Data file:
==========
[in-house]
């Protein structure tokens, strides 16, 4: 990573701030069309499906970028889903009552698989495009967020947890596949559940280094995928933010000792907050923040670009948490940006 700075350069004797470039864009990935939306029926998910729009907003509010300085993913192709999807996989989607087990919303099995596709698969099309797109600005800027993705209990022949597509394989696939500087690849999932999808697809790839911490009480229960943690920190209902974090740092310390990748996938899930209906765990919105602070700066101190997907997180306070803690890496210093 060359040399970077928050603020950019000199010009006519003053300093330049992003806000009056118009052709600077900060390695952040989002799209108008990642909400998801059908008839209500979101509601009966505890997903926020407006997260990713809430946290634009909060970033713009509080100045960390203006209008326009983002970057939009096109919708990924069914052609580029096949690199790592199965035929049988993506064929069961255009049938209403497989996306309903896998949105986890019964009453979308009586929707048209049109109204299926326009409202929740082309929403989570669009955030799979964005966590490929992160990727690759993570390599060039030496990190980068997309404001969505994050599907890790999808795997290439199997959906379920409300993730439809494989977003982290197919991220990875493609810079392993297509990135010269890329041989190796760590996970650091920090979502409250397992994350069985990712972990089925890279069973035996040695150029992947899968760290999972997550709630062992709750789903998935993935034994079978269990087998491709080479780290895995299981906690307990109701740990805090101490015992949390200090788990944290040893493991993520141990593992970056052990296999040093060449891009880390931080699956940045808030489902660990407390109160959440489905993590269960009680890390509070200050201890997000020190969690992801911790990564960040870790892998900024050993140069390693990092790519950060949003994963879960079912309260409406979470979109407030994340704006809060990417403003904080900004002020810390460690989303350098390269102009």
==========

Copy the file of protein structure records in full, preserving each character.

[in-house]
């Protein structure tokens, strides 16, 4: 990573701030069309499906970028889903009552698989495009967020947890596949559940280094995928933010000792907050923040670009948490940006 700075350069004797470039864009990935939306029926998910729009907003509010300085993913192709999807996989989607087990919303099995596709698969099309797109600005800027993705209990022949597509394989696939500087690849999932999808697809790839911490009480229960943690920190209902974090740092310390990748996938899930209906765990919105602070700066101190997907997180306070803690890496210093 060359040399970077928050603020950019000199010009006519003053300093330049992003806000009056118009052709600077900060390695952040989002799209108008990642909400998801059908008839209500979101509601009966505890997903926020407006997260990713809430946290634009909060970033713009509080100045960390203006209008326009983002970057939009096109919708990924069914052609580029096949690199790592199965035929049988993506064929069961255009049938209403497989996306309903896998949105986890019964009453979308009586929707048209049109109204299926326009409202929740082309929403989570669009955030799979964005966590490929992160990727690759993570390599060039030496990190980068997309404001969505994050599907890790999808795997290439199997959906379920409300993730439809494989977003982290197919991220990875493609810079392993297509990135010269890329041989190796760590996970650091920090979502409250397992994350069985990712972990089925890279069973035996040695150029992947899968760290999972997550709630062992709750789903998935993935034994079978269990087998491709080479780290895995299981906690307990109701740990805090101490015992949390200090788990944290040893493991993520141990593992970056052990296999040093060449891009880390931080699956940045808030489902660990407390109160959440489905993590269960009680890390509070200050201890997000020190969690992801911790990564960040870790892998900024050993140069390693990092790519950060949003994963879960079912309260409406979470979109407030994340704006809060990417403003904080900004002020810390460690989303350098390269102009």